The online classroom is not immune to the potential threat microaggressions can pose for student success. Torres (2018) reminds us of the importance of providing safe spaces that encourage trust, mutual respect, and authentic care in supporting all students. For many students from underrepresented groups, Imposter Syndrome (the feeling one doesn’t belong in the college setting) and stereotype threat (debilitating fear of playing into a stereotype of people from one’s identity group) can be barriers to success.
Reading and Resources
- Prepare to Intervene (University of Michigan): Provides strategies for anticipating and responding to difficult discussions as well as classroom incivility.
- Addressing Common Obstructions to Online Teaching: Reviews potential “obstructions” instructors may have when creating an inclusive environment and suggestions on how to address them.
- Hot Moments: Provides strategies for responding to “hot moments”: the sudden eruption of tension and conflict in classroom discussion.
- How bystanders can shut down microaggressions: Psychologists studying intergroup relations offer their advice on how you can effectively intervene when you see someone being targeted for an aspect of their identity.
- Dean of Students on reporting Bias: How to report an incident involving bias or hate at UW-Madison, including the actions taken following a report.
Take action to maintain an inclusive and safe environment
In summary, if you make a mistake, acknowledge it, apologize, and strive to do better. We all will make mistakes at some time or another, and we may or may not know how something we said has impacted others. In creating a climate of learning, we change the tenor of the conversation, sometimes referred to as “calling people in,” rather than calling them out. Sharing responsibility for educating ourselves and each other is a great place to start. As an instructor, these opportunities to model taking responsibility, being open to learning, and normalizing emotions help importantly in creating an inclusive environment.
Souza (2018) offers a communication framework to prepare should microaggressions occur in the course.
A sk clarifying questions to assist with understanding intentions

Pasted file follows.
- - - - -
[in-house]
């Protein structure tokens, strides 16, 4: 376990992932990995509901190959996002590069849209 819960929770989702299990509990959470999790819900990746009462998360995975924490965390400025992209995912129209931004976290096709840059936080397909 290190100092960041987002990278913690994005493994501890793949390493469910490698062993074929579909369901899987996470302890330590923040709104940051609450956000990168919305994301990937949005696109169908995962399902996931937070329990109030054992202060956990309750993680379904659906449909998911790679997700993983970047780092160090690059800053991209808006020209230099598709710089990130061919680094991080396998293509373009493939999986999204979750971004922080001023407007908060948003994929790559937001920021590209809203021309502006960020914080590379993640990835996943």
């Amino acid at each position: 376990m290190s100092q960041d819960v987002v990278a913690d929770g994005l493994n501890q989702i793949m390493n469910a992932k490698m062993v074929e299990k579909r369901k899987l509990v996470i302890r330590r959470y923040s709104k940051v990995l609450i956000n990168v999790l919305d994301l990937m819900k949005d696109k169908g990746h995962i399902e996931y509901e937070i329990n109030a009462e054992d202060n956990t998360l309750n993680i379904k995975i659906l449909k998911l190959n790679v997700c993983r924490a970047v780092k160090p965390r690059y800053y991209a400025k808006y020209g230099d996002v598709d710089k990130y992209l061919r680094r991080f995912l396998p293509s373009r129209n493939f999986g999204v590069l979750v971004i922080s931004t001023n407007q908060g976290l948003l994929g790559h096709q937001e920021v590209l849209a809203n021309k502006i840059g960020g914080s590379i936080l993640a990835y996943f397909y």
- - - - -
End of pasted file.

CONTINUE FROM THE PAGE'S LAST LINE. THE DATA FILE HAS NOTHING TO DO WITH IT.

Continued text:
C ome from curiosity, not judgment
T ell what you observed as problematic in a factual manner
I mpact exploration (explain the potential impact of statement or action on others)
O wn your own thoughts and feelings around the impact
N ext steps: request the appropriate action to be taken
Torres (2018) also offers advice specific to the online learning environment. To create a more inclusive learning environment, establish anti-microaggression netiquette by discussing examples in an ice-breaker activity. Don’t misinterpret poor participation in group work. Investigate any issue by communicating with all students about their experiences working with group members.
Add meaning to your course content by getting to know your students and incorporating data, images, narratives, et cetera that represent them genuinely and as essential stakeholders in your course. Finally, lean on your peers; understand that we all “struggle with the line between freedom of expression and confronting offensive content” (Torres, 2018, para. 13) and discuss concerns with colleagues, or review the research for strategies. But, more importantly, do not be passive about or ignore microaggressions when they do happen (Fleurizard, 2018).
- Souza, T. (April 30, 2018). Responding to microaggressions in the classroom: Taking ACTION. Faculty Focus. Retrieved from, https://www.facultyfocus.com/articles/effective-classroom-management/responding-to-microaggressions-in-the-classroom/
- Torres, F. (January 5, 2018). Managing microaggressions for more inclusive online learning. Online Network of Educators. Retrieved from, https://onlinenetworkofeducators.org/2018/01/05/managing-microagressions-inclusive-online-learning/